My largely non-violent gaming upbringing did not forge me into a pristine little angel, any more than my friends became violent, little heathens because they got to play Contra or Ghosts ‘n Goblins. I don’t believe video games warp the people that play them and I reject the fixation mass media holds that blames the games for all the ills of society. Video games and violence do not have a simple cause and effect relationship. Nothing in life is that neat. Games don’t shape the behavior or the personality of the gamer; they just reflect what is already there. Viewed through the correct lens, games can function as a rorschach test for the gamer.
I recently finished a playthrough of Thief. It’s a game Mama Pugh would never have approved of back in the 80s, seeing as how the secondary mission of the game, aside from completing the narrative, it to pilfer anything that isn’t nailed down. There’s no morality test attached to stealing. You’re not taking from the rich to give to the poor; stuff is just lying around. You can take a moral stand if you choose to, I suppose, but if you ever want to buy any upgrades, you better swipe some of that bling and make it yours (possession being nine-tenths and all.) Now, just because I enjoy the challenge of seeing if I can five-finger all 100% of the lootable items in each chapter, that doesn’t mean I long to be a master thief. It doesn’t mean I’m going to go out and try it myself in real life, because seriously, where would I even get a blackjack in this day and age to use as an insurance policy in case things went sideways mid-heist? There’s probably a website… I kid. Thief, this flawed but enjoyable remake, isn’t going to inspire me to a life of crime, but it can prove quite telling in how I approach the gameplay.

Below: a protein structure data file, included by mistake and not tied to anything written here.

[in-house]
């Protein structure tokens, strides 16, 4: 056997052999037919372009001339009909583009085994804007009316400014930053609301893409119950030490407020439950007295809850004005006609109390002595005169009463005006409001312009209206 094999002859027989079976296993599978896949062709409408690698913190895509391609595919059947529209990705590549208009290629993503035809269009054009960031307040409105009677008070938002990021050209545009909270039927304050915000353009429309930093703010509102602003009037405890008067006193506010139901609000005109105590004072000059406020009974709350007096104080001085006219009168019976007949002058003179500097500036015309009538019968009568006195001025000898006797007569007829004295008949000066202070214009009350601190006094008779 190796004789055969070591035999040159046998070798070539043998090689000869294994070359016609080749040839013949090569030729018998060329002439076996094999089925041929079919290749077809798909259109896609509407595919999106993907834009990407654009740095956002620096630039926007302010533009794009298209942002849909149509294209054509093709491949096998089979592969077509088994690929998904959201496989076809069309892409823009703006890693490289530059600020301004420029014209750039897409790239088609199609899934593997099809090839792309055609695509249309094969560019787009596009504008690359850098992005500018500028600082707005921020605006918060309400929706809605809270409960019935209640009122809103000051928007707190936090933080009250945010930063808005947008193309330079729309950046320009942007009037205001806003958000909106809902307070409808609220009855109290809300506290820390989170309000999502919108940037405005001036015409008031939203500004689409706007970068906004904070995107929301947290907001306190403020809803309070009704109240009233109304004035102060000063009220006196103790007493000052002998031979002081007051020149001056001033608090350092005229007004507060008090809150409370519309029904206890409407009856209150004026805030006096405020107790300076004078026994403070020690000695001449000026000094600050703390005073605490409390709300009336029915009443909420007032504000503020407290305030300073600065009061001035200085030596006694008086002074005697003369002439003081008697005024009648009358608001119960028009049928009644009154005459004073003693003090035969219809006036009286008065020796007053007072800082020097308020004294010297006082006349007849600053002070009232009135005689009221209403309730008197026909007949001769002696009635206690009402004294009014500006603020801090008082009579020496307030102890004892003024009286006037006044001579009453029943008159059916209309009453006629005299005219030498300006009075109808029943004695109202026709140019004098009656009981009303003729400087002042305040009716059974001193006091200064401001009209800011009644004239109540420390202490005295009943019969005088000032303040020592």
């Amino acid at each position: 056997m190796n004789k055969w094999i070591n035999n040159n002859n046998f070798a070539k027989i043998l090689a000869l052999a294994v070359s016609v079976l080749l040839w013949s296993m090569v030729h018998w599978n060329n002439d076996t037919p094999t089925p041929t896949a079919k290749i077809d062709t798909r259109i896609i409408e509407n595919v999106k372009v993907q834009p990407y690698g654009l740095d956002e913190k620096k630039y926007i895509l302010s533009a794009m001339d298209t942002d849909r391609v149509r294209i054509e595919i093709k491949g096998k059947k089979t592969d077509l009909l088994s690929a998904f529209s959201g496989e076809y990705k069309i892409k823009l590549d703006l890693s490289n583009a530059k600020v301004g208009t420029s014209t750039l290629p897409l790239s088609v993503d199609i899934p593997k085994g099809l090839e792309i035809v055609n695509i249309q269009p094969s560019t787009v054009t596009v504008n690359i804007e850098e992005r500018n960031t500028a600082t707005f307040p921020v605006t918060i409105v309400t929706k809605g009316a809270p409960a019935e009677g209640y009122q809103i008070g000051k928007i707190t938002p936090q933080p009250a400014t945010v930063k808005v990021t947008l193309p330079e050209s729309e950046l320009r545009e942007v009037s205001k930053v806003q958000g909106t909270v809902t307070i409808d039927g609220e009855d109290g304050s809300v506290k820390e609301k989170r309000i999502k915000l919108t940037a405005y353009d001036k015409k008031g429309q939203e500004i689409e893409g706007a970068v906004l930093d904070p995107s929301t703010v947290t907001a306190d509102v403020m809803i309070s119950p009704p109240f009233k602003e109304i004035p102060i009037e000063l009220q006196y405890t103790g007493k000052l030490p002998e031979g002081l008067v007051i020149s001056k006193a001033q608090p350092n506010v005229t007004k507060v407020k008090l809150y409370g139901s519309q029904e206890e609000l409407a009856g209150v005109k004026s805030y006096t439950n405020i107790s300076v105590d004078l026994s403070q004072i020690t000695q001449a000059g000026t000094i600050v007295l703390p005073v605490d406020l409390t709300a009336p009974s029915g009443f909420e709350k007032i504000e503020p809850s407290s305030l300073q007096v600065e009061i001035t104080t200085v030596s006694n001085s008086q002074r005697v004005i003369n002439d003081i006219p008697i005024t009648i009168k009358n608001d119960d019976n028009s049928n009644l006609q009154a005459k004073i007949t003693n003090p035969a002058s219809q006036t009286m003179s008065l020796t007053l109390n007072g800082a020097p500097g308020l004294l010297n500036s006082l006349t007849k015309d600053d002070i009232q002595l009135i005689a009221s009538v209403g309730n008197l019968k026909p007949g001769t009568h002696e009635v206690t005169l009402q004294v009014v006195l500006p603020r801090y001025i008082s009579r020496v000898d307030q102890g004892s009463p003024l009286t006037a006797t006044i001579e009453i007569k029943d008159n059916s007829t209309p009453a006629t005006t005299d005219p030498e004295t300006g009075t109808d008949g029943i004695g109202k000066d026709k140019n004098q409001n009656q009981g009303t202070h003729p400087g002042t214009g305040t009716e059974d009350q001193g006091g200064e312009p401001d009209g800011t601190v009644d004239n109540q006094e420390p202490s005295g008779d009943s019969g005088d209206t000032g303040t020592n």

I love stealth games. No other genre gives you as many varied ways to approach a level as a well-made stealth game. Sandbox games let you do whatever you want to do, but stealth-action games let you play however you want to play. You can take the completely silent approach and avoid all enemy encounters altogether. You can stealthily stalk your prey and take down all foes without a sound. You can go full-bore Rambo and murder you way to your objective. Or you can do like I typically do: try to go one of the stealth routes, only to have something go south halfway through leaving you scrambling for your life with no plan whatsoever, just frantically trying to make it to the next checkpoint alive. Ah, memories.
About midway through my Thief playthrough I began to realize how truly ‘me’ my in-game version of the main character Garrett was. Sure, there were scripted moments where his personality was spelled out via cutscenes. But in between, the in-engine actions of Garrett as controlled by me were eerily reflective of the man behind the controller.
My Garrett doesn’t like loose ends. It has nothing to do with killing everyone in sight for the sheer joy of it. It’s not because the members of the City Watch have wronged me and I’m out for revenge. It’s simply the most practical course to take. If I’m going to be poking around every inch of a level looking for scratch I’ll have much better peace of mind if I know that no one is going to wander up behind me. So I’ll take out every fool I see to accomplish my goals, typically in a nonviolent way if I can.